I remember every spring in elementary school, pleading with teachers to let us have class outside, to no avail. It is quite likely that getting 25, 8 year-olds to focus on spelling words while distracted by playground equipment and fresh air would have been near impossible BUT as adults we are all too complacent about our physical work spaces.
Certainly, some things need to get done while sitting in front of a computer, but when its time to get thinking, your desk is the least creative place you can be. The purpose of this month’s #CreativeSprint challenge is to explore how the physical relationship to your working environment changes your creative energy. The tasks we gave are designed to show how a small change in environment can create perspective shifts and open you up to new possibilities.
At ALR, we practice what we preach, so we held our monthly NYC meeting on the terrace of the Whitney Museum of American Art, instead of our usual office meeting room. We also took on the challenge individually.
WHAT WE DID
NOAH: One morning I had a meeting at a coffee shop and then stayed to work on my laptop rather than rushing back to my office. After an hour I realized that none of the work I had to do actually required me to be in my studio, so I just moved along to another coffee shop and stayed out of my office for the rest of the day.
MICA: I took breaks to go outside and draw clouds and other natural forms. This was challenging at first because I was trying to hard to make the drawing look like something and really moving too fast, but eventually I was able to focus on observing and not trying to recreate reality. I had to slow down a lot to allow my hand to keep up capturing what I was seeing.
AMY: I was on my way to facilitate a workshop and running a few minutes early. I walked by a park and found a seat at a weather-worn checkers table. Normally when I'm early, I'll use my phone to work on documents or check the news. Instead, I took a deep breath and simply observed the world around me. It was cloudy and grey, so I was inspired to use colored markers to create a sun!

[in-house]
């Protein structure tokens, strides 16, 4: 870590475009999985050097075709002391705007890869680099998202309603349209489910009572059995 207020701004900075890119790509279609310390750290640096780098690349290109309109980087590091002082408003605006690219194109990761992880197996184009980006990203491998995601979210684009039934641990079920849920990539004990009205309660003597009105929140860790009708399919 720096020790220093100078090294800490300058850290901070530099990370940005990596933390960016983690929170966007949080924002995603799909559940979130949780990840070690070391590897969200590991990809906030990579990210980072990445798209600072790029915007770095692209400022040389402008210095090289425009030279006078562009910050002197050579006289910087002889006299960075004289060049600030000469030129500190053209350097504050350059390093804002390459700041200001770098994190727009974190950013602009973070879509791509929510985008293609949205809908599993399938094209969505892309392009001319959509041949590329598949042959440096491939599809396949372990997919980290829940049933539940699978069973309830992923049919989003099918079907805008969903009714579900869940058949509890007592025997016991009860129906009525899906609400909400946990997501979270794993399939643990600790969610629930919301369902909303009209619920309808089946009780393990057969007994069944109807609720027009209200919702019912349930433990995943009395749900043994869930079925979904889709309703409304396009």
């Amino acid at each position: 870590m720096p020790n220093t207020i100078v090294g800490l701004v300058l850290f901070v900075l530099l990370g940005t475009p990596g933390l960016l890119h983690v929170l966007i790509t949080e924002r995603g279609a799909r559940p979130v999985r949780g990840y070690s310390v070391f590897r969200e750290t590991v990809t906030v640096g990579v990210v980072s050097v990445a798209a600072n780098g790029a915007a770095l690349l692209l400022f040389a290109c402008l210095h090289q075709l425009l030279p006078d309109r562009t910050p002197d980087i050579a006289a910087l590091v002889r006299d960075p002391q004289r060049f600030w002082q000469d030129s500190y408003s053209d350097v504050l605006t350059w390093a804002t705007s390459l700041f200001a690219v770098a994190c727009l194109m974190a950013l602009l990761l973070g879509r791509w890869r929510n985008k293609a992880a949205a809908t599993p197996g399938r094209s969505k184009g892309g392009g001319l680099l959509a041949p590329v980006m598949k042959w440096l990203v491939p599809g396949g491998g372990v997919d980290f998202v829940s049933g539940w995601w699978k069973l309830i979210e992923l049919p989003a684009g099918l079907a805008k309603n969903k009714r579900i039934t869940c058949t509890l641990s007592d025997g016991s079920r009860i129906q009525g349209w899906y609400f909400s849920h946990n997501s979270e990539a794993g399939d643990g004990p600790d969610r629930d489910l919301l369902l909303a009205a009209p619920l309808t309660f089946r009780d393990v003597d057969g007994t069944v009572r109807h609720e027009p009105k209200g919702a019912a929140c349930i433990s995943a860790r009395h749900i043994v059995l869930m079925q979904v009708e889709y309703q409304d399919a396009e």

WHAT WE LEARNED
NOAH: It allowed me to enjoy a beautiful day on my bicycle that I would've entirely missed staying indoors, I connected with several people who I wouldn't have run into otherwise, and I still got all my work done.
MICA: After doing this for a few days in a row, I noticed was getting into a focused mindset faster, each time. I started to really look forward to my outdoor drawing break. It is a good reminder of how simple it can be to give myself new perspective; by taking the time to step away from my computer and observe what is around me without judgment.
AMY: I left the checkers table feeling refreshed and walked into my workshop with a clear and focused mind.
HOW WE'LL USE IT
NOAH: Even though I know that I solve my biggest creative problems when I'm not at my desk it really took this challenge to force me to make it back into a daily habit. Spending just an hour of my day working outside of the office has created an entirely different working experience for me. I've been more relaxed and more productive at the same time!
MICA: I am going to make 5-10 minutes of nature drawing a regular work-day practice to help me refocus and get my head clear. It’s like a smoke, coffee or candy break with no negative side-effects!
AMY: Sometimes, especially in a city like New York, I get caught up in the hustle and bustle. I will be early to workshops in the future and find a place like the park to observe, sit, and simply breathe.
Check out some of the great posts from other people who took on the May #CreativeSprint challenge...
When was the last time you took a meeting outdoors? Went on a photo hunt instead of a coffee break? Or intentionally got your head in the clouds? Do you have other techniques for getting out of your environment at work?
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